So I get to spend $20 on a helicoil kit, plus my own time, plus I'm further delayed by his complete lack of caring and competence. So I fix it myself. Under protest.
Here I am, after all the frustration and delay, finally putting the fan on. Whew!
I put the new front bumper on tonight. We are replacing all the chrome bolts, but they are a few days away. I used the old ones on this, but they will be ready to swap. In a few days we'll replace those and put the rear on. WOW!!!
Heater hose clamps - I dropped one; not sure where it went. Of course these clamps aren't available locally. Wasn't sure what I was going to do. I can always get them from Moss . . .
Coincedentally I swapped dishwashers tonight (7/27/09) and found what I needed on the old dishwasher. Can you tell which is which???????
Putting on the fan after putting in a helicoil. Note the background music - this is the correct music to play while working on a TD!
This is Peyton Ohlson, the previous owner. Definitely NOT a DPO!!! More like a GOOD Previous Owner (GPO)!!!
Put the new bumper on. Thanks, Peyton, for getting us that!!!
Here you can see the replacement bump stops we put in. Note the aluminum spacers - we had to take off a few thousandths to make them fit. What's up with that, Moss Motors?????
Not sure who thought it was a good idea to put a wood platform under the battery. You can see, if you look closely, the two bolt heads holding the heater on below.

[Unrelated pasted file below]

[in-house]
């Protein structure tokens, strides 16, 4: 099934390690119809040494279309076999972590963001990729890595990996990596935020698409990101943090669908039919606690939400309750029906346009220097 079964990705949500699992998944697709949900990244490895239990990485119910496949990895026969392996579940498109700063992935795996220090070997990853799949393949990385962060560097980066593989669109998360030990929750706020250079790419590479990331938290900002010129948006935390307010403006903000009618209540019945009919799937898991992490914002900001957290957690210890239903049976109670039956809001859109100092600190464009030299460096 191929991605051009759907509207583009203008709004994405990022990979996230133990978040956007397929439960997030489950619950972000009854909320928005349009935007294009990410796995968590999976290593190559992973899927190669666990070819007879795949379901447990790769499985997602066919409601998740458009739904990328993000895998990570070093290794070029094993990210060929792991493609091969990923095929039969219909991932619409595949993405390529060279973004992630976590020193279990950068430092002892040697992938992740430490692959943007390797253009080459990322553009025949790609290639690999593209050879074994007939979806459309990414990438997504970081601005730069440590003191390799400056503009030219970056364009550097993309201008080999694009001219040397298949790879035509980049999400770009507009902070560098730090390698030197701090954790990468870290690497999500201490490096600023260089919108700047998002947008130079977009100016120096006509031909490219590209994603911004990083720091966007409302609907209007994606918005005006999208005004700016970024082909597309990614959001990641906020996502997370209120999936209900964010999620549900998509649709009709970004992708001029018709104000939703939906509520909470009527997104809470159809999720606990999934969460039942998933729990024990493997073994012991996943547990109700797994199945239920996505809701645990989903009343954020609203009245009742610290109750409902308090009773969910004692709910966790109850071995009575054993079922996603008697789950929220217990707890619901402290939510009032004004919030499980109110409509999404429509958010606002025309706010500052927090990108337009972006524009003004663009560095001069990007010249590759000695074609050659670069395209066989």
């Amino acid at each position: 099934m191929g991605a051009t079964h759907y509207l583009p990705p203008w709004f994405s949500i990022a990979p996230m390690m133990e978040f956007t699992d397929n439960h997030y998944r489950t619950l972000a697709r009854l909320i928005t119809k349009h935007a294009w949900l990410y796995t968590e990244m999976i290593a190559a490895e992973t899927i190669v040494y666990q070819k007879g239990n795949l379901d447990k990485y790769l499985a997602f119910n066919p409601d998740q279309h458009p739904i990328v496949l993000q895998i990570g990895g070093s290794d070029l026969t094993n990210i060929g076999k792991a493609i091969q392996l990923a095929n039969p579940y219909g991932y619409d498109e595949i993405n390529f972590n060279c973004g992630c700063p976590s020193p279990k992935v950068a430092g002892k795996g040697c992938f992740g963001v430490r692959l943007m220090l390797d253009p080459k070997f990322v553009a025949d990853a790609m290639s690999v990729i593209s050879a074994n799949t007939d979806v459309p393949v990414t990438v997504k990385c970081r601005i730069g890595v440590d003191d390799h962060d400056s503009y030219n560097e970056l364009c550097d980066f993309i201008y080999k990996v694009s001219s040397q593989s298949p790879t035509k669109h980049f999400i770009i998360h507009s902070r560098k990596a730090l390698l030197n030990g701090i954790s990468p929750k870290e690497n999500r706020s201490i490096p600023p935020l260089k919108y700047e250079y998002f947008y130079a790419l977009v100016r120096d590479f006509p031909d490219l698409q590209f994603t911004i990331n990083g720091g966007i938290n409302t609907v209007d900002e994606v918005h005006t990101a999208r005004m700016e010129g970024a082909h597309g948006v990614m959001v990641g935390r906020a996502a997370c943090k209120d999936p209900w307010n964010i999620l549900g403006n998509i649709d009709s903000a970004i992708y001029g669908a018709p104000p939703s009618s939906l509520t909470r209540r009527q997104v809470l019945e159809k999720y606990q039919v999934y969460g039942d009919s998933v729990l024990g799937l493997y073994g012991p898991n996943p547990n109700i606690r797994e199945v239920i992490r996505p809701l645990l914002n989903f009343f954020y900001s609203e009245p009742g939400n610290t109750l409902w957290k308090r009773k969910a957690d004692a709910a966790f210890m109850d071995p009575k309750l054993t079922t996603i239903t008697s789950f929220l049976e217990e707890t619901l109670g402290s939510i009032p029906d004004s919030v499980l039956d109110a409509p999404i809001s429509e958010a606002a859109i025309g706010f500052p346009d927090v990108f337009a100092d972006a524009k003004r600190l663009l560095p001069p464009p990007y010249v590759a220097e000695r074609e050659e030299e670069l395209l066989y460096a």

Here's the rear bumper! Yay!! Notice the base for the short wave antenna. I want to use it to display a British flag when I drive it.
After all that work, we took it out for a test drive. The radiator chrome is not on, nor is the hood. But it sure drives nice!!! You will also notice that the speedo is not working. I've got a cable on order; I hope that solves it. The tranny end is totally caked in grease - that's going to be a dirty adventure!
And here it is, all back together, running and driving! How exciting!!!
But then we had some issues with the brakes and with the Generator and Tach. This little booger had to come off - this is the gear reduction between the generator and the tach. Apparently something sheared off the adapter. I was told that it's because one of the fittings was loose. It could also just be old age!
This came out of the assembly shown below.
Although rather dirty, you can see where it attaches to the generator.
This, and the pictures below, show what is actually supposed to be connected and how.
Dave DuBois sent me these.
Thank you Dave!!!!
We had a little party at the house. The car behind me is Tiffany - the 1949 Triumph Roadster of Dave Pilcher
I was having issues with the brakes. Wasn't sure what was really going on and started some detailed investigating. First, found that the front right brake line was not quite tight. Problem one solved. But the master brake cylinder leaked at the joint where the line exited. Finally figured out there there is a washer and an adapter required.
Here they are, with teflon tape, ready to be installed. Worked great! Just have to have the correct parts! I have now learned to check for adapters, washers, etc with this car. It is like no other!